Puppy mill preemption bill postponed – again – by Senate panel

puppy mills
Bill went unheard in committee.

A sea of light blue t-shirts dotted the rows of a committee room in the Senate Monday, showing support for a bill finally getting committee hearings in the back half of the Legislative Session.

Unfortunately for those advocates, it was a wasted trip.

Legislation for state-level regulation of pet stores (SB 1698) did not receive a hearing Monday from the Senate Innovation, Industry and Technology Committee.

The agenda for the committee was jam packed. Though it would have been possible to get the bill a hearing had it been entertained first, lengthy discussions on other bills and a tight time frame precluded discussion of the legislation.

Whether that was a deliberate mechanism to kill the bill or not is likely a matter of conjecture, but the lack of hearing certainly didn’t make it stronger.

This was just the first of three committees of reference for the bill from Hialeah Gardens Republican Sen. Manny Diaz, a bad sign this late in the Session with committees already beginning to wrap up for 2020.

The goal of the bill: to kill so-called “puppy mills.”

The legislation intends, as most state-level preemption bills do, to fill in the gaps created by a patchwork quilt of local regulations.

The legislation requires climate controlled quarters (between 67 and 78 degrees), with an hour of “exercise and socialization” required, and thrice-eekly inspections by a veteranarian.

A licensed veterinarian would drop in three times a week to ensure stores are up to snuff.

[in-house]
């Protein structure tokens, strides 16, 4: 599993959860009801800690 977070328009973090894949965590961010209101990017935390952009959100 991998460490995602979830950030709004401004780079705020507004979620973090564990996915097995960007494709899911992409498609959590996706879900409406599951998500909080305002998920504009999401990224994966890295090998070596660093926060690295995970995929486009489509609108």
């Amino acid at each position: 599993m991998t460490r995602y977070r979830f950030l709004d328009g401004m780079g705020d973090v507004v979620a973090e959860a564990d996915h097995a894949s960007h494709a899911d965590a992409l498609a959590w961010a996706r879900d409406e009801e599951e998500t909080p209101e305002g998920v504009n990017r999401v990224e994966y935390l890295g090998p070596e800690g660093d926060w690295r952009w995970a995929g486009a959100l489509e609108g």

The legislation only applies to pet stores, not public or nonprofit shelters. It excludes “hobby breeders” who sell four or fewer dogs or cats a year.

The legislation, along with the House companion bill (HB 1237), sponsored by Rep. Bryan Avila, aims to rid the state of so-called puppy mills. Both bills seek to set a uniform standard throughout the state, allowing stores that play by the rules to keep their doors open and freeing them of the stigma brought on by shady operations.

Though dozens of people jammed the center rows of the hearing room waiting to make their case for the Senate bill, their trip was for naught.

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Material from Florida Politics’ Sarah Mueller was used in this post.

Staff Reports


3 comments

  • cindy kahn

    February 20, 2020 at 8:58 am

    This is the worst and most inaccurate reporting I have ever read. This bill contrary to ‘protect animal’ was written to erase local ordinances that keep store from selling puppies. These stores sell from puppy mills and citizens are learning this. The bill wants to keep stores in business and eradicate local rule by putting new rules on the stores when they won’t even follow existing ones. This reporting sounds like it was sponsored by store owners.

  • cindy kahn

    February 20, 2020 at 3:48 pm

    Staff Reports: Whoever you are, please do your homework or stop writing. This is complete misinformation. Those supporters in blue shirts were puppy store employees, bussed in by their employers to support a bill, misnamed, which would keep pet stores, such as Petland, in business. Citizens, when educated, are horrified by the animal abuse in the puppy store business and have been fighting at the local level. As they become more effective, ie. having a bigger impact on this industry, the stores think it will be less time consuming to nullify all local ordinances keeping them from selling their puppy mill puppies.

Comments are closed.


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